The D5200 is a fantastic entry level DSLR from the house of Nikon. It is a far superior camera, in terms of features to some of the Canon models available in the same price range. However when compared to the D7100, the D5200 seems to fall a bit behind simply because the Nikon D7100 is a fantastic DSLR that has a class of its own. Let us take a look at the comparisons below.
Body and built
The most obvious difference between the two cameras is perhaps in the structure and the weight of the two. While the D5200 is a smaller camera made entirely out of plastic (plastic body), the D7100 is made of plastic and metal. The top and back portions of the D7100 are made of an alloy metal, making it a more durable camera. As a result, the D5200 is about 30% lighter than the D7100 as well.
The sensor of the D7100 comes without an AA filter. The D5200’s sensor has an AA filter which is nothing but a thin cover just outside the filter. This makes the images (very) slightly blurred. This is another significant difference between the two cameras.
The AF feature in the D5200 is far superior to most other DSLRs in the range. While most cameras, including the Canon T4i and 60D have only 9 AF points, the D5200 has 39 points of autofocus. But if you thought this was impressive, you ought to hear the AF specs of the D7100! At 51 points, the D5100 has the strongest autofocus feature among all Nikon DSLR cameras. This, though a mindboggling feature, is not a very useful one as most people will find the 39 point AF more than sufficient even if they intend to shoot sporting events primarily.
There is a small problem with the D5200 though. There is no built in AF motor in the body of the D5200 and so the older lenses from Nikon are not compatible with this particular camera. This problem is not present in the D7100 with it having an inbuilt AF motor.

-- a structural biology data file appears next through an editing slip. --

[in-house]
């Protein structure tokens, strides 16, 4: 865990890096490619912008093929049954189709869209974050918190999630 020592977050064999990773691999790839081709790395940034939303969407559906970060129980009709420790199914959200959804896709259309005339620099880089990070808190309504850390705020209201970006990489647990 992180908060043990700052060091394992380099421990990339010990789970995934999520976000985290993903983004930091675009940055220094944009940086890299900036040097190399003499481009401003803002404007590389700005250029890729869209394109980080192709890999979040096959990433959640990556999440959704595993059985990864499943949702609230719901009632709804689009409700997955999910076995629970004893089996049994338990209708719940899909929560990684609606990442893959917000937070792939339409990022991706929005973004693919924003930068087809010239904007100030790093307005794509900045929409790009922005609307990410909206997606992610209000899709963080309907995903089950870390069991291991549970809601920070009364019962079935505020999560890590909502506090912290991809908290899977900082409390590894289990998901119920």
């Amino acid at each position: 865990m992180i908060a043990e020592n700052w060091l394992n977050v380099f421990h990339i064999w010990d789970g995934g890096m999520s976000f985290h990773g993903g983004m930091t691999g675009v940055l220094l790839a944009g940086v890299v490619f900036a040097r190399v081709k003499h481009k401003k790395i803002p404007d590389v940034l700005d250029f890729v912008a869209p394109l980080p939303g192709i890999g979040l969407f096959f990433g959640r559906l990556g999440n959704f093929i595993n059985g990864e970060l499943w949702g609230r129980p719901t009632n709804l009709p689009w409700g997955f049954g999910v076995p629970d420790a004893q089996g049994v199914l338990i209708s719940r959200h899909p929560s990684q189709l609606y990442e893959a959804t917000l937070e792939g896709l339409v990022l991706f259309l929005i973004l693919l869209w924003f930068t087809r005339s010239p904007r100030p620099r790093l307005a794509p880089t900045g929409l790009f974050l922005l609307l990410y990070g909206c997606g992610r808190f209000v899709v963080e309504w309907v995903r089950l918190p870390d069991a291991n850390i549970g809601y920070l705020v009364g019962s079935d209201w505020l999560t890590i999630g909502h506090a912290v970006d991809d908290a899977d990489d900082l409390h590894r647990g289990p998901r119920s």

The speeds of both the cameras are more or less the same and you cannot really commend the D7100 for being a lot faster than the D5200. The shutter speed of the D7100 (1/800th) is 1 F-Stop quicker than that of the D5200 (1/4000th). Then, while we get a speed of 5 FPS in the D5200, we only get a 6 FPS in the D7100. Not much to choose from, right? Finally, the D5200 scores over the D7100 when it comes to shooting burst photos as the former can shoot a maximum of 35 jpeg images (8 RAW) in one burst, the latter can only shoot 33 jpegs (7 RAW) in one burst.
The LCD screen of the D5200 can swivel and this is very useful for people especially when they click low-lying shots. The LCD screen of the D7100 is fixed and does not swivel, though it is a bit bigger than the screen of the D5200.
Final Verdict – Which Camera to Buy?
Since the difference in the price is huge between the two cameras, it would make sense for you to buy the D5200 if you want to shoot family portraits, landscapes, etc. The price of the D7100 is almost double of the D5200 so go for the D7100 if you are a professional photographer who shoots under tough conditions. Both the cameras have great sensors and so the image quality is more or less the same. Keep the above mentioned comparisons in mind and then make your choice.